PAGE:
The Computer Incident Advisory Capability office (CIAC) issued a notice 23-Jan-95 on two techniques currently being used to compromise the security of Internet hosts: spoofing and hijacking (or tapping). Although neither of these techniques is particularly new, apparently incidence of their use has increased sharply.
The first method, spoofing, involves an attacker "impersonating" a local machine by altering his or her packets to appear as if they originated at a local machine. This in itself is not inherently a threat; however, many local networks are configured so they implicitly "trust" packets arriving from particular hosts (say an administrator's workstation) and do not require authentication on requests from those machines. If intruders successfully impersonate a trusted machine on a network, they could potentially acquire full access to files, mail, accounts, or anything else on that network. The recommended workaround is to configure network routers to block any packet entering from outside and claiming to be from the local domain.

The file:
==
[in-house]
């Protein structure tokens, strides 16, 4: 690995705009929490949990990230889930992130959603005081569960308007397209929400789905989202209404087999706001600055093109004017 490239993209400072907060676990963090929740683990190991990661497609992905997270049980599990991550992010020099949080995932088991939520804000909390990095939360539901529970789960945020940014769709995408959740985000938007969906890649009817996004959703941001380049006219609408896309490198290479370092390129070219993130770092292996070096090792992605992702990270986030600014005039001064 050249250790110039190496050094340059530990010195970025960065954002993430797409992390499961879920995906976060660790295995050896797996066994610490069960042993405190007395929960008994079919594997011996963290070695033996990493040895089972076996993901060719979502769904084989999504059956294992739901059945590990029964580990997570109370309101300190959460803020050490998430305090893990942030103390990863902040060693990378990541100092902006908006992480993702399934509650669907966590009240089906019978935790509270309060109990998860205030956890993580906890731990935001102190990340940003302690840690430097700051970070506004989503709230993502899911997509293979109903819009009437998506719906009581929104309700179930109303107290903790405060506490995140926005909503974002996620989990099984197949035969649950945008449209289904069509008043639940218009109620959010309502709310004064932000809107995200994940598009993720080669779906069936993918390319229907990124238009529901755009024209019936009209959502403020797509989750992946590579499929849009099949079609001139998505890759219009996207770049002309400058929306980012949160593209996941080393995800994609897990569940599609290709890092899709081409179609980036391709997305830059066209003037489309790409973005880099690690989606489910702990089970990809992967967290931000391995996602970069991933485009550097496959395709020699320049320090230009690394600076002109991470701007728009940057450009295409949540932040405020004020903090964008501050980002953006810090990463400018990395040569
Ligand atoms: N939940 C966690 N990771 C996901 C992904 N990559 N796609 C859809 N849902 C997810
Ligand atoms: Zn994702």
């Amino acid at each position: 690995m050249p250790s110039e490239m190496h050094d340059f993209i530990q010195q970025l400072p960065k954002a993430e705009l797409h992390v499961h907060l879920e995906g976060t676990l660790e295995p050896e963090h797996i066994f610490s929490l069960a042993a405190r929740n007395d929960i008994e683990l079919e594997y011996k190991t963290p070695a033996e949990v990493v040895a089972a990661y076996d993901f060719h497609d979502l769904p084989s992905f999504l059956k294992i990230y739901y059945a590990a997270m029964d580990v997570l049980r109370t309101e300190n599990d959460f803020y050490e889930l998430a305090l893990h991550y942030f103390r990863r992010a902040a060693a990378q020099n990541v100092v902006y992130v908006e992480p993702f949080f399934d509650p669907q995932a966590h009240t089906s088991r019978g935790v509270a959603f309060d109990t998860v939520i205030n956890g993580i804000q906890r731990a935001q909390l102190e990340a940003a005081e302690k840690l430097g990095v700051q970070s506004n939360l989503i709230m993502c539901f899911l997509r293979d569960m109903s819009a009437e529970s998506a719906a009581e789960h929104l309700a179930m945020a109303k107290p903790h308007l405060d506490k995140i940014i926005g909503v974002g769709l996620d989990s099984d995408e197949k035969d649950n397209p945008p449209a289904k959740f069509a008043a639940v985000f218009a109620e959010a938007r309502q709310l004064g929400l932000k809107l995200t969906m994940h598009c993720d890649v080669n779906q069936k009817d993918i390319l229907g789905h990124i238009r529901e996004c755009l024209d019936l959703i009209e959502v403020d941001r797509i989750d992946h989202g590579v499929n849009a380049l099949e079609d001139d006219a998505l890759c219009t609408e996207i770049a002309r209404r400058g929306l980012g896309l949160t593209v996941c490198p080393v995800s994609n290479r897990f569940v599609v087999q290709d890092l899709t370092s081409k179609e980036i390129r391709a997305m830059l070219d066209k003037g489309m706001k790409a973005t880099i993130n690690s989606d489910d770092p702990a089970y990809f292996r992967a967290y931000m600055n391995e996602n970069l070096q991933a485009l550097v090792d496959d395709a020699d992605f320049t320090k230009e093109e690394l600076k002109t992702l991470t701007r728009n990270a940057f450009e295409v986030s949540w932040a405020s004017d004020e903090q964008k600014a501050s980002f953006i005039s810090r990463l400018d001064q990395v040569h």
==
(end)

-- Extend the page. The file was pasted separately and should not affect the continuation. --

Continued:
Hijacking, or tapping, involves using a tool called tap to take over existing login sessions on a system. A user or intruder with root access can use tap to execute commands exactly as if they had been typed by the owner of that login session. If that user had connected to a remote system within that session, no authentication would be required to gain access to that remote system. Users of a hijacked session may notice commands appearing as they're typed by the intruder, screens suddenly clearing, or other unusual events. Contrary to net rumors, it appears that the tap tool is available only for SunOS 4.1.x systems.
These threats do not have an enormous direct impact on Macintosh users, although they could have an affect on systems you connect to with your Macintosh, particularly in corporate, educational, or government sites. Check with your system administrator if you think this information may apply to you or your site. CIAC notices, various software, details on mailing lists and other information are available at: